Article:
Cisco − How To Configure InterVLAN Routing on Layer 3 Switc

Cisco − How To Configure InterVLAN Routing on Layer 3 Switches

Table of Contents
How To Configure InterVLAN Routing on Layer 3 Switches.......................................................................1 Introduction.............................................................................................................................................1 Before You Begin...................................................................................................................................1 Conventions......................................................................................................................................1 Prerequisites.....................................................................................................................................1 Components Used .............................................................................................................................2 Configuring InterVLAN Routing...........................................................................................................2 Task..................................................................................................................................................2 Step−by−Step Instructions...............................................................................................................3 Verify......................................................................................................................................................5 Troubleshoot...........................................................................................................................................5 Troubleshooting Procedure..............................................................................................................5 Related Information................................................................................................................................6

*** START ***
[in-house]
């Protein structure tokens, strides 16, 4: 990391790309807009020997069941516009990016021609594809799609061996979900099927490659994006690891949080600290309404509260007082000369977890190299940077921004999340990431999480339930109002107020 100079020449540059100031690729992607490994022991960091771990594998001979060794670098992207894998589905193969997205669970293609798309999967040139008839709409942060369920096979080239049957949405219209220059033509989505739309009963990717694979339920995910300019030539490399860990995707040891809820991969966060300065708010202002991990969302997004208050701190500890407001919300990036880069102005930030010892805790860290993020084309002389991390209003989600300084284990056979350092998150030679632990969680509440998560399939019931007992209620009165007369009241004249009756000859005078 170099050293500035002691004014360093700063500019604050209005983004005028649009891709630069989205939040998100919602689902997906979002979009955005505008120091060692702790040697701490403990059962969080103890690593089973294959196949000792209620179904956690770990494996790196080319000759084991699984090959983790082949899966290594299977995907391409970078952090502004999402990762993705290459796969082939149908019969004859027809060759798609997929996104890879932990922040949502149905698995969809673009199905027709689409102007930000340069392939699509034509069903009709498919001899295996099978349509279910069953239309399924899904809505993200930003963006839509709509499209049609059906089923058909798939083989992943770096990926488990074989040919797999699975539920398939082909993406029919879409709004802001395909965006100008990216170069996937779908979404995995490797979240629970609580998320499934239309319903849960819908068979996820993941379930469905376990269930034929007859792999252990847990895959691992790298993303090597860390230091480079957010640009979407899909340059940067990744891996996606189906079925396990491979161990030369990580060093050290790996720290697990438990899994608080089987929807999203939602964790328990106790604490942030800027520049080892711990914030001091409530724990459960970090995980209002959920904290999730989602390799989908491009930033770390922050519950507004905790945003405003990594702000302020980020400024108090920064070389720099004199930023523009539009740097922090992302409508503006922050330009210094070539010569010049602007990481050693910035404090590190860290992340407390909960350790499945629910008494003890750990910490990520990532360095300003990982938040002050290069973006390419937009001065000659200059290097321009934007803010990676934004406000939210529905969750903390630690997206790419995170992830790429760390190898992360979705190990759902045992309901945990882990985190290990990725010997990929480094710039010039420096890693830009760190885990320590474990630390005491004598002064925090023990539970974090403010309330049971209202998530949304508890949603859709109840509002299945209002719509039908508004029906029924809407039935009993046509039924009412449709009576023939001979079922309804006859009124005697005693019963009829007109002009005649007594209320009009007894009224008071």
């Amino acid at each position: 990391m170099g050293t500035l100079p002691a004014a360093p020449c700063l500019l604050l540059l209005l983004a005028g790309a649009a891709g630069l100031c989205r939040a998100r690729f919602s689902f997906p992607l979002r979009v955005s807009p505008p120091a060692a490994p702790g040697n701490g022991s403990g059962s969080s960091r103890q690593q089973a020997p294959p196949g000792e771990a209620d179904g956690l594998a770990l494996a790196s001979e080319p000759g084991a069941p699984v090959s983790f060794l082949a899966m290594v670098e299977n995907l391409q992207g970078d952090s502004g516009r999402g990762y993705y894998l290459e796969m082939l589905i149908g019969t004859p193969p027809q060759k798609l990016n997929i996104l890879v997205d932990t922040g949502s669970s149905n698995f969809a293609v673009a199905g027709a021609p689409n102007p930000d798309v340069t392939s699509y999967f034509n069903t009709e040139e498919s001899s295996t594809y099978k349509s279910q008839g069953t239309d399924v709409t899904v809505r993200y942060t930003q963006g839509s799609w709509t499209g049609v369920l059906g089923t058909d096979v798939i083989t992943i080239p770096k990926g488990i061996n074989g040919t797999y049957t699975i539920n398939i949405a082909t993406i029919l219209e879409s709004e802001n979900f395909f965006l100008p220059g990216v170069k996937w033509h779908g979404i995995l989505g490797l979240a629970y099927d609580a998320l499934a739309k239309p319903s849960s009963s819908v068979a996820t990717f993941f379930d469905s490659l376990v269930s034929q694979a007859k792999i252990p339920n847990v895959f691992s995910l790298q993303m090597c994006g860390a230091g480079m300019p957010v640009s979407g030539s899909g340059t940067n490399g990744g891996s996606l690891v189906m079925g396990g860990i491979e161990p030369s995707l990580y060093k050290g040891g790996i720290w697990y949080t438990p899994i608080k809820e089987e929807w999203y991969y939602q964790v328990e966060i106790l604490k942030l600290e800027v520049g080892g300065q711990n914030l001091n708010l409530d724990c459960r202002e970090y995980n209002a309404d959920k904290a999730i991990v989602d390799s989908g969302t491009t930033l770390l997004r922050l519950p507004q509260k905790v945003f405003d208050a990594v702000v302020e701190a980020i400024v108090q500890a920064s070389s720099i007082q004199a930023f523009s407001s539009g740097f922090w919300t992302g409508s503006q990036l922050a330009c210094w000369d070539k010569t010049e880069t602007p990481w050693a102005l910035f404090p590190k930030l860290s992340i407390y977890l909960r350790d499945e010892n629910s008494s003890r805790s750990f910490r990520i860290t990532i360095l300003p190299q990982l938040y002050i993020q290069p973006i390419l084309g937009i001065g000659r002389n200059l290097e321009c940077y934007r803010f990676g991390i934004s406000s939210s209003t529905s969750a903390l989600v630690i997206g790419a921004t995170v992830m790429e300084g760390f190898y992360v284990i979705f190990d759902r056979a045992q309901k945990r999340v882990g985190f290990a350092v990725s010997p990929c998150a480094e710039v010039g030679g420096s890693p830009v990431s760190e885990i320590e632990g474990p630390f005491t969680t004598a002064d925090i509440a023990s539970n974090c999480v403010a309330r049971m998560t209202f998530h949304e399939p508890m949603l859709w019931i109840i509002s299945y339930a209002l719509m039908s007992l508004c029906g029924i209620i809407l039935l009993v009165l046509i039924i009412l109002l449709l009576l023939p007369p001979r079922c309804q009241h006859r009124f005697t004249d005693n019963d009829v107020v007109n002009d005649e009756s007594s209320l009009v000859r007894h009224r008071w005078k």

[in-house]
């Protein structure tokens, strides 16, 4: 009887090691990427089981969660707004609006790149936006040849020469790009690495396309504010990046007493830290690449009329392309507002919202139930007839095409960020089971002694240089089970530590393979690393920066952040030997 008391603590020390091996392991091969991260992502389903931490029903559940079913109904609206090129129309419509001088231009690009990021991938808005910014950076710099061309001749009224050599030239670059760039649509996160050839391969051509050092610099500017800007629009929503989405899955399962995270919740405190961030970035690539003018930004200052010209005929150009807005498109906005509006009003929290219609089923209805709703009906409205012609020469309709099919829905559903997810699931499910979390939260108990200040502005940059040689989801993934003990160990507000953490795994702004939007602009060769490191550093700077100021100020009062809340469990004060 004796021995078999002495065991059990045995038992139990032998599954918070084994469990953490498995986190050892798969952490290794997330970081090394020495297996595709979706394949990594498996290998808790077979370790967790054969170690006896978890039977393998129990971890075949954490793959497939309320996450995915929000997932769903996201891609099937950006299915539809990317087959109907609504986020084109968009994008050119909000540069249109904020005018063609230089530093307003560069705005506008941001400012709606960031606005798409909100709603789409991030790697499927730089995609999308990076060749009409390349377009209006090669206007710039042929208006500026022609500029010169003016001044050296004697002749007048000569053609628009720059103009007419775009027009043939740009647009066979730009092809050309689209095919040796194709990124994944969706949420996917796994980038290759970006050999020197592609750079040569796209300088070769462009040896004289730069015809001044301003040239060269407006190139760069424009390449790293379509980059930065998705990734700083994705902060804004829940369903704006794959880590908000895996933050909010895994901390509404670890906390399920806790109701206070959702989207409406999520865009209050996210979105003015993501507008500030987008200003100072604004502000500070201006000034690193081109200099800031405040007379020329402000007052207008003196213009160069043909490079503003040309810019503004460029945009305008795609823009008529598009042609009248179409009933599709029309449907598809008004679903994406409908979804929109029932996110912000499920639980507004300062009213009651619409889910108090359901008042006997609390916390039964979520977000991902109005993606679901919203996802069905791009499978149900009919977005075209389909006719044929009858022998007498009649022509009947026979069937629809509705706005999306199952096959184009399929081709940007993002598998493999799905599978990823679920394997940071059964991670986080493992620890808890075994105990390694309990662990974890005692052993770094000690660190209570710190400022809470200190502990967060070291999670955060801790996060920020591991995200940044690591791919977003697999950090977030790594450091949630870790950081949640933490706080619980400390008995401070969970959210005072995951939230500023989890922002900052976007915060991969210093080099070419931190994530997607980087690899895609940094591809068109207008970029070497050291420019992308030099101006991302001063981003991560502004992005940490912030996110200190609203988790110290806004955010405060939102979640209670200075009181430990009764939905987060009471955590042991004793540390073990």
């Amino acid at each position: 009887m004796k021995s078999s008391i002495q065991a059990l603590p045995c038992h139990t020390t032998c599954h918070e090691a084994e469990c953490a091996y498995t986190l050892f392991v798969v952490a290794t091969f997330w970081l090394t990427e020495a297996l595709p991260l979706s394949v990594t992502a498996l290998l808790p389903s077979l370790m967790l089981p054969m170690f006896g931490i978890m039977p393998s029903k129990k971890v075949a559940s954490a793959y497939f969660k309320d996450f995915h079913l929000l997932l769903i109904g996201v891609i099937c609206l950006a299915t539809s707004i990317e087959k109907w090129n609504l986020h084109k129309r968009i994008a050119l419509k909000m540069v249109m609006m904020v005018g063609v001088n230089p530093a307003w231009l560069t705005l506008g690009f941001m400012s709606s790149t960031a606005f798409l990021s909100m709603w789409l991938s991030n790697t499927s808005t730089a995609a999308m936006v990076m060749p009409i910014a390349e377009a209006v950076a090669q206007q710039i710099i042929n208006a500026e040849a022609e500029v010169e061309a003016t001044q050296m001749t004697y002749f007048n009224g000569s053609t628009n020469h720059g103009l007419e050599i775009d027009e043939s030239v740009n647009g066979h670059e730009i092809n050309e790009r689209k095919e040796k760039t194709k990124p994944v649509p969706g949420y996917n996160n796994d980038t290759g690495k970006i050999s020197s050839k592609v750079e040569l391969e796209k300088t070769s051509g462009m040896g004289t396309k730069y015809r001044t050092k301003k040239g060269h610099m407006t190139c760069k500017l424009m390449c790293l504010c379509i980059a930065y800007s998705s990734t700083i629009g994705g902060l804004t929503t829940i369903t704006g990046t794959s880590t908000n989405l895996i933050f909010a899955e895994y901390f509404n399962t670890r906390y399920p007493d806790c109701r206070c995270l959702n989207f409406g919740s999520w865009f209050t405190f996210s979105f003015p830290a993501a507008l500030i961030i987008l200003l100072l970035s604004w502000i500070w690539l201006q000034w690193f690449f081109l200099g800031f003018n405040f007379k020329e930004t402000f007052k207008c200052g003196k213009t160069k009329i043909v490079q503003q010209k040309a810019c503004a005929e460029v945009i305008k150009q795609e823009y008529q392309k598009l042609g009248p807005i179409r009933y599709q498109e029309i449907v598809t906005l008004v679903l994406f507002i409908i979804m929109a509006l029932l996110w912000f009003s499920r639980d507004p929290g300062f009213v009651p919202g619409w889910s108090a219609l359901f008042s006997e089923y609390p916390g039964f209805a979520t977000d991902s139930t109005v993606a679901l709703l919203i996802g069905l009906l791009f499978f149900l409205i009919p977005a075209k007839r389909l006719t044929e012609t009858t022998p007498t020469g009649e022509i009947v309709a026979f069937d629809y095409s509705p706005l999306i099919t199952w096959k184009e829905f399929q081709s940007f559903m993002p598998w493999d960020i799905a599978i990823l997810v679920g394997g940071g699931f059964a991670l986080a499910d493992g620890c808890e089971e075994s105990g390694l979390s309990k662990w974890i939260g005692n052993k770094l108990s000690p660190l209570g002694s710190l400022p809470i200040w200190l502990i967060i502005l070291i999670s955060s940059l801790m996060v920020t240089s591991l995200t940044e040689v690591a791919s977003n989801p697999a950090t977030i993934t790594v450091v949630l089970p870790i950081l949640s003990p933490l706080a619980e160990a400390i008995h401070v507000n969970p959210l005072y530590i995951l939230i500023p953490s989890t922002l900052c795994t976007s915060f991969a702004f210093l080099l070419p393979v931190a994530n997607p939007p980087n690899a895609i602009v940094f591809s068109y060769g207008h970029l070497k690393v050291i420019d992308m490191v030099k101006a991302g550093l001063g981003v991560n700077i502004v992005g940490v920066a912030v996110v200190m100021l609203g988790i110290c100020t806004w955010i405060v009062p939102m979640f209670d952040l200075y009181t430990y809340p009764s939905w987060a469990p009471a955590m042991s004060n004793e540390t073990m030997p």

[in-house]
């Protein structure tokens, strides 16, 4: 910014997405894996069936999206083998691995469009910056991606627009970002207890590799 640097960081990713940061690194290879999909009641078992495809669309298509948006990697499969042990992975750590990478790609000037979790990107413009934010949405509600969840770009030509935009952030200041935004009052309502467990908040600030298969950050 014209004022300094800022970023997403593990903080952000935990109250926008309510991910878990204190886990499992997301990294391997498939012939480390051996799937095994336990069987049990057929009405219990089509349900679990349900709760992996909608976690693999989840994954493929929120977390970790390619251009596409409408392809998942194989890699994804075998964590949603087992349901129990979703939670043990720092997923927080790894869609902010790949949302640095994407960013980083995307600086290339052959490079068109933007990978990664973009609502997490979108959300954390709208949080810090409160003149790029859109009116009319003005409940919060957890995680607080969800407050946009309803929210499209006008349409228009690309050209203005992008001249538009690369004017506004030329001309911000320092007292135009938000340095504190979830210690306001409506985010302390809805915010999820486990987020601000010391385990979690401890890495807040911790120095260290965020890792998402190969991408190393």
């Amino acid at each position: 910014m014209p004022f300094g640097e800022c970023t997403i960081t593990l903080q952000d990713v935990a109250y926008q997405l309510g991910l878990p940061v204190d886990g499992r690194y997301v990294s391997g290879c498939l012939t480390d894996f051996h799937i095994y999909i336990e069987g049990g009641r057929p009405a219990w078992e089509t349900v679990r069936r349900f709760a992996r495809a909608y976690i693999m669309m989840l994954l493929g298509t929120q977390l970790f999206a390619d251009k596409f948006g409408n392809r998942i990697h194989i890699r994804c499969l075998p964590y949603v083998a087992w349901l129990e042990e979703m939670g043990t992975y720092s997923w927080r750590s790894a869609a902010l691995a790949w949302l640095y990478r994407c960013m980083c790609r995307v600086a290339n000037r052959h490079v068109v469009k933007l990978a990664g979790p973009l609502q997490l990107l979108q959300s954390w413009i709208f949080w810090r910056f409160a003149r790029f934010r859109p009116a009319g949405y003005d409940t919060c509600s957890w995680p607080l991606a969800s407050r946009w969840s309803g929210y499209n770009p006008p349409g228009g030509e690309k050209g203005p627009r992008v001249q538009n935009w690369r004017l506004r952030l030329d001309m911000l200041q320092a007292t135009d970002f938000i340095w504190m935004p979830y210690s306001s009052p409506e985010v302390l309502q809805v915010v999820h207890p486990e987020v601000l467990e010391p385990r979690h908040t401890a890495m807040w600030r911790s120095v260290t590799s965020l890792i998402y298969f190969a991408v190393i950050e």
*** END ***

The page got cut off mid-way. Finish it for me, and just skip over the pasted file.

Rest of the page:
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How To Configure InterVLAN Routing on Layer 3 Switches
Introduction Before You Begin Conventions Prerequisites Components Used Configuring InterVLAN Routing Task Step−by−Step Instructions Verify Troubleshoot Troubleshooting Procedure Related Information

Introduction
Layer 3 Catalyst switches incorporate routing functionality which allows the switch to perform interVLAN routing. This document provides the configuration and troubleshooting steps applicable to this capability. Note: This document uses a Catalyst 3550 as an example, however, the concepts can also be applied to other Layer 3 switches running Cisco IOS® (for example, Catalyst 4000 Series with Sup II+ or higher, or Catalyst 6000 Series running Cisco IOS on the Supervisor and MSFC).